CHARLAYNE HUNTER-GAULT: The work of nearly 7,000 artists from all over America has found a home here at Washington's National Museum of American Art. But none has had a longer or more perilous journey than this two-ton sculpture, 'The Death of Cleopatra,' by Edmonia Lewis. Also, perhaps few of the artists whose work has ended up here has had a more difficult and ultimately more mysterious existence.
This is Edmonia Lewis: Born in the middle of the 19th century, part Chippewa Indian, part African-American, and an orphan. Little is known about this woman who as a child roamed the woods with the Chippewas. Accounts tell of a successful brother who insisted she got to college.
He supported her at Oberlin College in Ohio, a major abolitionist center at the time. There her talent for drawing emerged. But it was later in Boston that her desire to become a sculptor took hold. From Boston she journeyed to Rome, home to many expatriate American artists, including several women.
It was while in Rome that she created 'Cleopatra.' In 1876 and '78, Cleopatra was shown to some acclaim in the United States. Then after taking it from Philadelphia to Chicago, Lewis had to put it in storage because she couldn't afford to take it back to Rome. Museum curator George Gurney told us what happened to the statue.
GEORGE GURNEY, Curator: My supposition is that eventually the storage people couldn't afford to keep it so they sold it. It then turned up in a saloon on Clark Street in 1892, it was reported to be there. But soon thereafter, it would appear that the owner of a race track out in Forest Park outside of Chicago bought it as a monument to his favorite horse, Cleopatra, and placed it on top of her grave.
And it stayed at the race track for--till the race track closed, and then the race track, itself, became a golf course and eventually in World War II, it became a munitions factory. In 1972, the munitions factory was made way for a bulk U.S. mail service facility. At that time, it seems that the statue was moved, probably to a salvage yard, and probably sometime in the 80's a fire inspector found the statute in the salvage yard.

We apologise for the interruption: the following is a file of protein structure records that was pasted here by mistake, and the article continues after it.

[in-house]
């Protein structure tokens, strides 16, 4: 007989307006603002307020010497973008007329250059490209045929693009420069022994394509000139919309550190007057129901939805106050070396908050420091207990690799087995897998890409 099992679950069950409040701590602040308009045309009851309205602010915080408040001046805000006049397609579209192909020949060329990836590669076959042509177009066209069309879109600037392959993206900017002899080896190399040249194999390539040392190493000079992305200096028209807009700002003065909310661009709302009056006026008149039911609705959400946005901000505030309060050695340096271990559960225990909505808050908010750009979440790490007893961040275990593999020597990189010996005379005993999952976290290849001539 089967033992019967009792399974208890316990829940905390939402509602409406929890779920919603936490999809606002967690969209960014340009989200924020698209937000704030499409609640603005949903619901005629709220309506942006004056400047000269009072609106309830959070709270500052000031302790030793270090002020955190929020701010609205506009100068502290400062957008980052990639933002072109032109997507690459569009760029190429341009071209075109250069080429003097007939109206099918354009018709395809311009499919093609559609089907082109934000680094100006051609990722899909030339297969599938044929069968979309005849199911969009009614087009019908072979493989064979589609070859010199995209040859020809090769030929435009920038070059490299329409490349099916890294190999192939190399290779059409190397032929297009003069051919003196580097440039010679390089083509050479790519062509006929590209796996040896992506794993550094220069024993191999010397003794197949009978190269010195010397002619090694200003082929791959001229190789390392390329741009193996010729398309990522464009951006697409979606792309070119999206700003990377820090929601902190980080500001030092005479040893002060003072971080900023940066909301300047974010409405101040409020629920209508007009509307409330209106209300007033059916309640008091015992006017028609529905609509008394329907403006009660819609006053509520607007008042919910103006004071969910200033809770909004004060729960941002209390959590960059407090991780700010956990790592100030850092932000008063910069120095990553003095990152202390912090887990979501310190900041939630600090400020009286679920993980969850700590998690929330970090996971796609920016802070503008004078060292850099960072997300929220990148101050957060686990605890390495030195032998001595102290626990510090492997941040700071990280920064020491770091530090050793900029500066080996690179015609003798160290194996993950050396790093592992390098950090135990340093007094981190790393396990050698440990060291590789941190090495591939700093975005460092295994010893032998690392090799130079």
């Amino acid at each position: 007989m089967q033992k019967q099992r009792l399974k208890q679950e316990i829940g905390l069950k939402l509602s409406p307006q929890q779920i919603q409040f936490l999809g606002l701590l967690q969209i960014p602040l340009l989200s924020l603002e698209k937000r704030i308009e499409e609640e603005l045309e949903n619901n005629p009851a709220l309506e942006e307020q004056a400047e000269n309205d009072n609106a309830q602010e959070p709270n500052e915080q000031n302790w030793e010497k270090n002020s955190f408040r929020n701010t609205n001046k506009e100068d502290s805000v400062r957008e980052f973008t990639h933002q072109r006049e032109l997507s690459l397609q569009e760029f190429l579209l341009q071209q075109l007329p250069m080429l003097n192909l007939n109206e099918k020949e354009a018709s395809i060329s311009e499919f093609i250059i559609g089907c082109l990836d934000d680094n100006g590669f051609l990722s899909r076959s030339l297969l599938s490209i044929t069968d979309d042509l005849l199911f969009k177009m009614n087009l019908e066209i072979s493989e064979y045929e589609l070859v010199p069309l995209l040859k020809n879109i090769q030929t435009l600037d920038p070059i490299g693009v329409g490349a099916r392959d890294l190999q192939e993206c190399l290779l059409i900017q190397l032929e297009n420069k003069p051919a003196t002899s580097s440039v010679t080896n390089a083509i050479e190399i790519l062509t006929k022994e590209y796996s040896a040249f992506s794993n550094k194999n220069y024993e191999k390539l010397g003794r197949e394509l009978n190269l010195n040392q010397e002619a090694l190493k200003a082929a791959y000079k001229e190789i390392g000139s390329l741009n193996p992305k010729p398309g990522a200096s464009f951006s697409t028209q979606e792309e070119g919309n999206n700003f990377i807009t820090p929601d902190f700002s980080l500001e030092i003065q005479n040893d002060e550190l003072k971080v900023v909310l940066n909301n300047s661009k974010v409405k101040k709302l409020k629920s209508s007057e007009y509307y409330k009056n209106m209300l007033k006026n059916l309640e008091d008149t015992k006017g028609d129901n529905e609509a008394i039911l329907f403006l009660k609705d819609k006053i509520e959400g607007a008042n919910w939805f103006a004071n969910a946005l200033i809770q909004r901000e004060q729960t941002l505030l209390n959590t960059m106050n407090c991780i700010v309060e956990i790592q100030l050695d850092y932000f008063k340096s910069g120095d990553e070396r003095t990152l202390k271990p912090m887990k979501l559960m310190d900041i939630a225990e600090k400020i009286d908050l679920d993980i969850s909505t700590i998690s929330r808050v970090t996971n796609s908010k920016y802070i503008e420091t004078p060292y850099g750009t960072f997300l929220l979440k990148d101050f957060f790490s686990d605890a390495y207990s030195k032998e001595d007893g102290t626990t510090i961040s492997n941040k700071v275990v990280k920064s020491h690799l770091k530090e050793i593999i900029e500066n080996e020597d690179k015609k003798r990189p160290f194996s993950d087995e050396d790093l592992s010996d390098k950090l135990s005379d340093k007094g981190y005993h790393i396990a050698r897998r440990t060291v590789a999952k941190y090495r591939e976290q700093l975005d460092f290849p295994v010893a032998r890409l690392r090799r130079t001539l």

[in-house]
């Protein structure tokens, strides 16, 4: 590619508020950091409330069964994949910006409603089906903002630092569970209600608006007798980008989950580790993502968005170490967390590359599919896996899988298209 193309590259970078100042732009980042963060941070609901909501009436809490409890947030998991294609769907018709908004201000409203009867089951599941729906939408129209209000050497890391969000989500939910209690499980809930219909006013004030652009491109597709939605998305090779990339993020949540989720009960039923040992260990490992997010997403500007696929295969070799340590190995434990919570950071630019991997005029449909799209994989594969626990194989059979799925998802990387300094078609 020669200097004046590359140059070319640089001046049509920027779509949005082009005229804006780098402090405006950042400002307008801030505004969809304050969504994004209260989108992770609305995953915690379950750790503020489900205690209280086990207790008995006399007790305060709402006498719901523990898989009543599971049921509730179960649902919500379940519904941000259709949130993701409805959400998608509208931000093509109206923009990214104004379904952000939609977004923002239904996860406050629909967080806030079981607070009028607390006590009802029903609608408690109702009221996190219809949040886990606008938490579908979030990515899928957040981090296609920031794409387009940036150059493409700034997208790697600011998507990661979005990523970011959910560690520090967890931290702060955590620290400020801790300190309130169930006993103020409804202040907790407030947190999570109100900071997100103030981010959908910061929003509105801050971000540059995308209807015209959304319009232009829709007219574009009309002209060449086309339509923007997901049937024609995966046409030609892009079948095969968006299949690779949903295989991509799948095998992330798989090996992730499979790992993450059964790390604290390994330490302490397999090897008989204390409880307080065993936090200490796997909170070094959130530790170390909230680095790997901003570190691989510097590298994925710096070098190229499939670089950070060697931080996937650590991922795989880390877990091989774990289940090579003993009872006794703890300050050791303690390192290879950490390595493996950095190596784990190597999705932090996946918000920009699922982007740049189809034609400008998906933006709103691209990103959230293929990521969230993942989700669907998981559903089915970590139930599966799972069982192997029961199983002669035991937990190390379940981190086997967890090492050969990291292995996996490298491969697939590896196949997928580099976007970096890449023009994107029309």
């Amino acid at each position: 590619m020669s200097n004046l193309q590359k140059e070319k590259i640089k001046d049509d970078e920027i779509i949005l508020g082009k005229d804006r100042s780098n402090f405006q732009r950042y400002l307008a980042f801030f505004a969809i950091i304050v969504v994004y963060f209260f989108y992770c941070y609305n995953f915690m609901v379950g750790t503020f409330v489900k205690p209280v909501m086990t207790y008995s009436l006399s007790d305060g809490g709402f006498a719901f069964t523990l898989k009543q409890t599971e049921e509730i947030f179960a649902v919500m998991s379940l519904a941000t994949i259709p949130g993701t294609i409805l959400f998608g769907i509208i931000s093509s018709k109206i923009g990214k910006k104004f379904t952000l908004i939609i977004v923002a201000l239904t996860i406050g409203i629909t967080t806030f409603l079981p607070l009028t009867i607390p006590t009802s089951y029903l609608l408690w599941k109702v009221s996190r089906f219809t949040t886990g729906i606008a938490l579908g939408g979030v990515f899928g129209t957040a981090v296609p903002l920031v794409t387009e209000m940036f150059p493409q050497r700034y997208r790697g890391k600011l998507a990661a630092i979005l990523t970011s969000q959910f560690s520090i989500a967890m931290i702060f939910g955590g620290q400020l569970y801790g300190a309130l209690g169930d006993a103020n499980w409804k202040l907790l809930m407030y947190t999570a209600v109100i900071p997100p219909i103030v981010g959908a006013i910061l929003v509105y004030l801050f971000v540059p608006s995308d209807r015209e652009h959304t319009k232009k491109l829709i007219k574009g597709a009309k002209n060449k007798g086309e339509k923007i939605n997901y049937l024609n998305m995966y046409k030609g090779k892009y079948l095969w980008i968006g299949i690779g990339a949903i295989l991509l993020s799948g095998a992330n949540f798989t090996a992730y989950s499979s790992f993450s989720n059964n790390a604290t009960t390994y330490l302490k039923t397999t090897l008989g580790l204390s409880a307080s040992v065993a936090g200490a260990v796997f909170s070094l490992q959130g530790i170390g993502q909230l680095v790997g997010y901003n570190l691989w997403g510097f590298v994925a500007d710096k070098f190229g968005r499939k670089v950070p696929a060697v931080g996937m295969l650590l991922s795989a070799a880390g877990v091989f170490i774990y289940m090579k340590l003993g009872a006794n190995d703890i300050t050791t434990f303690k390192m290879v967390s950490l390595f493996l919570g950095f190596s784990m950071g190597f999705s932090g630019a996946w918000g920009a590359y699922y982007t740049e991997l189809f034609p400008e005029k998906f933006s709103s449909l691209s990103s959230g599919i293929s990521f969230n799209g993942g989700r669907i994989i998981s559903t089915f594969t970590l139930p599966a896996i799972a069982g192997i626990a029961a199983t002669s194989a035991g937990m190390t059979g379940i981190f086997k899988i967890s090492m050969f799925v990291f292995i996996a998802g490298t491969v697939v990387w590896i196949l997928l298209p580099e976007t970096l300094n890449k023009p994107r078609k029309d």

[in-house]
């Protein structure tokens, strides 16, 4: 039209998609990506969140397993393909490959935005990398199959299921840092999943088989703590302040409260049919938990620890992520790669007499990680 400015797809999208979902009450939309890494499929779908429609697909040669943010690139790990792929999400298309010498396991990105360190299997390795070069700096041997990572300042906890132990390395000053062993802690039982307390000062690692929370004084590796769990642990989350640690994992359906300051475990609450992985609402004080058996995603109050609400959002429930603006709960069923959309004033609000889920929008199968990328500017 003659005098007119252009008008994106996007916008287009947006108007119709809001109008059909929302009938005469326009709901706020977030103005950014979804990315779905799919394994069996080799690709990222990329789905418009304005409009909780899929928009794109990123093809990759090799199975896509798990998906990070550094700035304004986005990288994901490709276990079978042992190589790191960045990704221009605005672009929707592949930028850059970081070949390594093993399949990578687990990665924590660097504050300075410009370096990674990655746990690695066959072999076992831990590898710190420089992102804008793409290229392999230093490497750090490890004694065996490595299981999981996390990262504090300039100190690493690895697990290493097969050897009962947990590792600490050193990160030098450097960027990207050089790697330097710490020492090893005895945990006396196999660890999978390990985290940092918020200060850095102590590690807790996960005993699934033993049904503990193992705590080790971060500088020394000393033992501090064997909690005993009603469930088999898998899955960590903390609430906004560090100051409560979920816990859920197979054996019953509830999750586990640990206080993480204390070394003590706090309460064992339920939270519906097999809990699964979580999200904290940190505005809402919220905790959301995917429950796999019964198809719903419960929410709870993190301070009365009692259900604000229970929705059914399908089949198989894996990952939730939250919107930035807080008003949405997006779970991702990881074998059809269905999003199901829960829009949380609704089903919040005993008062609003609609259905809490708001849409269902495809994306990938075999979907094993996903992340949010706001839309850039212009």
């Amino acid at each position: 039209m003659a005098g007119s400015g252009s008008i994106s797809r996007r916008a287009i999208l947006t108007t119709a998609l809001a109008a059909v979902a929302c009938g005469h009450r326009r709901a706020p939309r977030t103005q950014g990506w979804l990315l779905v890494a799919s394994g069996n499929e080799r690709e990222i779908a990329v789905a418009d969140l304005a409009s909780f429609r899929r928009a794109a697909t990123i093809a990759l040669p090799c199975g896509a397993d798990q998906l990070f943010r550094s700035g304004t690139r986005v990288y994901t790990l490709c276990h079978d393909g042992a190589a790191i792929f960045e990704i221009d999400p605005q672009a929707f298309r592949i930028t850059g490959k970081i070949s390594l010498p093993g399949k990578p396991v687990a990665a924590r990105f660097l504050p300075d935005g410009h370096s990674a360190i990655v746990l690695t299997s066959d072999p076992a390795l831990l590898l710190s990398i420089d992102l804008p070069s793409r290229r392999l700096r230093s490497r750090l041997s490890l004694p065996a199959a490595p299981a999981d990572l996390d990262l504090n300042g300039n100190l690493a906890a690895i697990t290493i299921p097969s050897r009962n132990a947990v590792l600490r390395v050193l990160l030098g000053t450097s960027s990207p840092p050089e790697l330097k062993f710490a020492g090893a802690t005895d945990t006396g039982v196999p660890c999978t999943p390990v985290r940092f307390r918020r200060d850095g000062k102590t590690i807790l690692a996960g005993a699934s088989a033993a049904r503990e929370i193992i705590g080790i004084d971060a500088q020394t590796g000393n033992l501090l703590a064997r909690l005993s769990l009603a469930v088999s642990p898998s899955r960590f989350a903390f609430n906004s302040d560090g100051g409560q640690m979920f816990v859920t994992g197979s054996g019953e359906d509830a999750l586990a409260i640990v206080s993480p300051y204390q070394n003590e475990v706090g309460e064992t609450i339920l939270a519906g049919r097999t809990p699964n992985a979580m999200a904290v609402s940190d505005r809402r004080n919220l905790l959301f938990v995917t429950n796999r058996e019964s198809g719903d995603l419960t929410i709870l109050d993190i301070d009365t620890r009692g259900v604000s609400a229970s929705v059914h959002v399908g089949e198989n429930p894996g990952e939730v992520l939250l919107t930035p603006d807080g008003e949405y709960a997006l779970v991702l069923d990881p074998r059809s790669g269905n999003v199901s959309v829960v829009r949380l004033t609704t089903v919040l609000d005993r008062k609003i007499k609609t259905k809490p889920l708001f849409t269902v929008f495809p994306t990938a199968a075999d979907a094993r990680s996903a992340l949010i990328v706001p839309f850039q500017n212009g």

CHARLAYNE HUNTER-GAULT: Meanwhile, the statute deteriorated due to weather and careless handling and Edmonia Lewis, herself, slipped into oblivion. But in some circles, her work was quietly cherished.
In Chicago, the local Historical Society contacted the National Museum of American Art in Washington which had acquired several other Lewis works that had been in the hands of private collectors. They acquired the badly damaged Cleopatra and restored it. We asked University of Maryland artist David Driskell about Cleopatra and what made the work different from that of Lewis's peers.
DAVID DRISKELL, Art Historian: Well, I think she tried very hard to infuse elements of her ethnicity in her work. And this was not always the case. She was obviously the first African-American, period, man, woman, to pursue sculpture in such great depths, and so it is here that we see her pulling in elements of, the Egyptian which she really felt was African. She affirmed that in many ways, uh, even though she romanticized it.
CHARLAYNE HUNTER-GAULT: How do we see the romanticism of it?
DAVID DRISKELL: She tried, I think, to create some of her own personal personality, let's say, in the work. If you look at the portrait of Edmonia, you see clothing lavishly placed all over her body, very much like she's placed the clothing over Cleopatra's body.
CHARLAYNE HUNTER-GAULT: What about the pose, itself?